Pictured (l-r) are Highland County commissioners Gary Abernathy, Jeff Duncan and Terry Britton and commission clerk Mary Remsing. (HCP Photo/Caitlin Forsha)
Pictured (l-r) are Highland County commissioners Gary Abernathy, Jeff Duncan and Terry Britton and commission clerk Mary Remsing. (HCP Photo/Caitlin Forsha)
In a brief meeting Wednesday morning, Highland County commissioners Jeff Duncan, Terry Britton and Gary Abernathy gave an update on COVID-19 in Highland County and announced an upcoming meeting to discuss records retention policies.

As a result of Gov. Mike DeWine’s “stay at home” order effective Tuesday, March 24, Duncan said that county employees are still working, but many are doing so from home or on rotating shifts in the county offices.

“Each department has shortened their staff,” Duncan said. “A lot of them are working from home if they can do that and rotating staff in and out to comply with the governor’s orders to try and keep everyone safe.”

Duncan said that the Highland County Emergency Operations Center, which opened March 12, met Wednesday morning for over an hour “with a lot of new topics being discussed as to what needs to be in place here coming forth here in the county.”

“Work continues behind the scenes as to how to keep everybody in Highland County as safe as possible,” Duncan said. “I feel that those individuals are working hard at doing that. They continue to meet out there off and on all day long.”

Duncan said the EOC is in frequent communication with local life squads and hospitals and is also organizing the distribution of supplies to medical personnel.

“I feel confident that we’re in good hands,” Duncan said. “Those folks are working hard. They’re putting in a lot of hours.”

It was announced Monday morning that Highland County has one confirmed case of COVID-19. Duncan said he thought there were “as many as 16” tests pending as of Tuesday but had not heard any new numbers yet Wednesday.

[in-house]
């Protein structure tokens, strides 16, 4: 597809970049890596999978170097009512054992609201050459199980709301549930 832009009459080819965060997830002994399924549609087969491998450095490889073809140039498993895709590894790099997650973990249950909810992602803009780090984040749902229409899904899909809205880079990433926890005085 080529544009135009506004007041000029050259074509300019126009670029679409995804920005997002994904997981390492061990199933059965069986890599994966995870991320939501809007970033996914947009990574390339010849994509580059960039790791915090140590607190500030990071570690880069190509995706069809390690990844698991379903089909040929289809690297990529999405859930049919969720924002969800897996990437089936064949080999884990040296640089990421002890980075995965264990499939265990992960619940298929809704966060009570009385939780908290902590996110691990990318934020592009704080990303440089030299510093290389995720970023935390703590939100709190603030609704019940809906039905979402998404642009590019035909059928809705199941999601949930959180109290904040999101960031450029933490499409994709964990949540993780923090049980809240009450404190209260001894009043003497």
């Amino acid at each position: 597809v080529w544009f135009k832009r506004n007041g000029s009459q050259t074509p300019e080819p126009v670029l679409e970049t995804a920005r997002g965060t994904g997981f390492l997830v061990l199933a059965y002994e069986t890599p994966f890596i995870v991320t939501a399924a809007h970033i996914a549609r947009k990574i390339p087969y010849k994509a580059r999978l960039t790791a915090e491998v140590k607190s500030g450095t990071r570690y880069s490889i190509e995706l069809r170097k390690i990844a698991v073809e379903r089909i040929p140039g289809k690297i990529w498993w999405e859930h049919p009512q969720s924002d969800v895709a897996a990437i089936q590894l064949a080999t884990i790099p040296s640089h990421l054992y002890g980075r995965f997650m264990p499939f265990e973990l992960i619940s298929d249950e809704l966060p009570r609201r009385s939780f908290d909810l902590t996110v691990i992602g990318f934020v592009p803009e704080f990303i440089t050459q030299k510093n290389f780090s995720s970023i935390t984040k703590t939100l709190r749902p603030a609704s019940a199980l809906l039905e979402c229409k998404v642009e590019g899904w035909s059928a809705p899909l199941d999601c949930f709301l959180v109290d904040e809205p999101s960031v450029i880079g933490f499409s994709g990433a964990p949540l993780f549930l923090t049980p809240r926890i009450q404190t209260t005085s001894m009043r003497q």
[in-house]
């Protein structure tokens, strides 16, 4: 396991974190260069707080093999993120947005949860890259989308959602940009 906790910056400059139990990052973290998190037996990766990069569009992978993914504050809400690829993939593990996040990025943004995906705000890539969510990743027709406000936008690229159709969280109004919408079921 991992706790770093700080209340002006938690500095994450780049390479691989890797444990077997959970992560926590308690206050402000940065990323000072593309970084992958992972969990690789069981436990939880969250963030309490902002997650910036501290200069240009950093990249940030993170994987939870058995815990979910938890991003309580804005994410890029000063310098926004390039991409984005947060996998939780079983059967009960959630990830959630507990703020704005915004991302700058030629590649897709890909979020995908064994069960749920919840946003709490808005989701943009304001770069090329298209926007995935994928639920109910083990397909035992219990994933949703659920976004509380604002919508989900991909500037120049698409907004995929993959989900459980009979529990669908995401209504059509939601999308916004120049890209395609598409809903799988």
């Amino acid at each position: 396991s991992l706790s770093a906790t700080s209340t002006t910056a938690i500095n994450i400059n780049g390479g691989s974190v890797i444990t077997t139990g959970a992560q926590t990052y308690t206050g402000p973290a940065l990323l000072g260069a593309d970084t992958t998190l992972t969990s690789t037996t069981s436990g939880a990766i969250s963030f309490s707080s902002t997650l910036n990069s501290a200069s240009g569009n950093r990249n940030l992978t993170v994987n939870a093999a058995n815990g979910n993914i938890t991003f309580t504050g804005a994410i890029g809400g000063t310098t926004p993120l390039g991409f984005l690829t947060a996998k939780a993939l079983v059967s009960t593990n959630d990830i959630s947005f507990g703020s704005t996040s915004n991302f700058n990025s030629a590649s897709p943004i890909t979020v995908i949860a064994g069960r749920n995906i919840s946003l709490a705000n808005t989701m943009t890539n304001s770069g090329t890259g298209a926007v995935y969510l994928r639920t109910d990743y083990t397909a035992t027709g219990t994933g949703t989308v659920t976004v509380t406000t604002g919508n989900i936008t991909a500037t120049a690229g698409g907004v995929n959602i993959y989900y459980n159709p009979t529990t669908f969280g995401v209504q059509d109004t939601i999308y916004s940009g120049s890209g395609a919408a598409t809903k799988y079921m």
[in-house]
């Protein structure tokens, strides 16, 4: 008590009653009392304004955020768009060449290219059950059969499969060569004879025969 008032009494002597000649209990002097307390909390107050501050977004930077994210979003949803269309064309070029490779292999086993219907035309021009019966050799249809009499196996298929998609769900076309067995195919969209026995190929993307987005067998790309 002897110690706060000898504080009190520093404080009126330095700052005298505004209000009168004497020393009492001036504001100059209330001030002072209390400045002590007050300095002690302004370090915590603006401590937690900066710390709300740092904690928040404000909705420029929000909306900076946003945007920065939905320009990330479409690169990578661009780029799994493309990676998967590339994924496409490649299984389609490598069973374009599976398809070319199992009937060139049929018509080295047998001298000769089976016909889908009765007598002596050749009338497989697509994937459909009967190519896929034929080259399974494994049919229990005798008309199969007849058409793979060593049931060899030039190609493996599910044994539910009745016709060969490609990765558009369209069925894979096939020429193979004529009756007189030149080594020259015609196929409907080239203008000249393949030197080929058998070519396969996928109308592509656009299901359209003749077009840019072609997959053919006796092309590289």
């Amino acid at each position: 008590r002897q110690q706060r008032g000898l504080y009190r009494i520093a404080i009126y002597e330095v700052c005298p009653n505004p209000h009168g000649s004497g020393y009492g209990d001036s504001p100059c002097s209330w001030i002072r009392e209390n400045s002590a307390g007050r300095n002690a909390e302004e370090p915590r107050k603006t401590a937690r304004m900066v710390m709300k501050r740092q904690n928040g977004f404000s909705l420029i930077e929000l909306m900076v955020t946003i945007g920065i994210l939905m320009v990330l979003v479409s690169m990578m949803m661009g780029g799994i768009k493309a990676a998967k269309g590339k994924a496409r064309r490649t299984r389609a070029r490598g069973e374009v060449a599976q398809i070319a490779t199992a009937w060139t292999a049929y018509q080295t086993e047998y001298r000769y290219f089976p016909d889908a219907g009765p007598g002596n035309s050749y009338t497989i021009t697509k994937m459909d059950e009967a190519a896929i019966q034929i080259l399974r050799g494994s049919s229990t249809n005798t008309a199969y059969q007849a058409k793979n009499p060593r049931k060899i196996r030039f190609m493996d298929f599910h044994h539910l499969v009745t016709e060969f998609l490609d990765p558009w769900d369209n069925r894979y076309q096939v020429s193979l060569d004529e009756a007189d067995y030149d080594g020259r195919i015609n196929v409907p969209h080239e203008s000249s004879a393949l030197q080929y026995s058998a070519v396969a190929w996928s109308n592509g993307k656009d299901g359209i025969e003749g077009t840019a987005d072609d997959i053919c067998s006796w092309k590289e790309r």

Also on Monday, Gov. DeWine ordered action to cut expenditures at the state level. Britton said that the virus will impact Highland County’s budget as well.

“With this health crisis that we have, it’s definitely going to affect the financial side of business,” Britton said. “Some counties are actually putting out some statements on cutting their budgets. I think we just need to be prudent and err on the side of caution on our spending.

“It’s very important for us to take heed to this because we don’t know when this is going to end. Hopefully, the president and all of his goals and objectives are right and we can get this thing done by Easter. I think that’s a great goal, and I think if everybody stays focused and strong, we can get there.”

Britton reminded the community to do their part to “slow the spread.”

Abernathy said “the country needs to balance freedom and risk” and that “I don’t think they got it very right this time.”

“I hope we get back to business as soon as possible,” Abernathy said.

In other discussion:

• Duncan said the county records retention committee will hold a meeting Wednesday, April 1, following the regular commission meeting. The committee includes Duncan, auditor Bill Fawley, clerk of courts Ike Hodson, prosecutor Anneka Collins and recorder Chad McConnaughey, he said.

“We do have a new body scanner at the sheriff’s office, so we’ll have to create some policy as to how long those records will be kept,” Duncan said. “We’ll get guidance from the sheriff’s office.”

• Britton reminded commissioners that Chuck Taylor’s last day of work before retiring is Friday, March 27. Taylor does maintenance work and writes programs from the county.

“We wish him well in his retirement,” Britton said.

• Abernathy said the county dog pound is closed on Saturdays until further notice. The pound will remain open Monday through Friday.

In other action, commissioners approved one resolution by a 3-0 vote: a request from Highland County Airport for an additional appropriation from unappropriated funds to Capital Improvements - Airport in the amount of $1,668.46.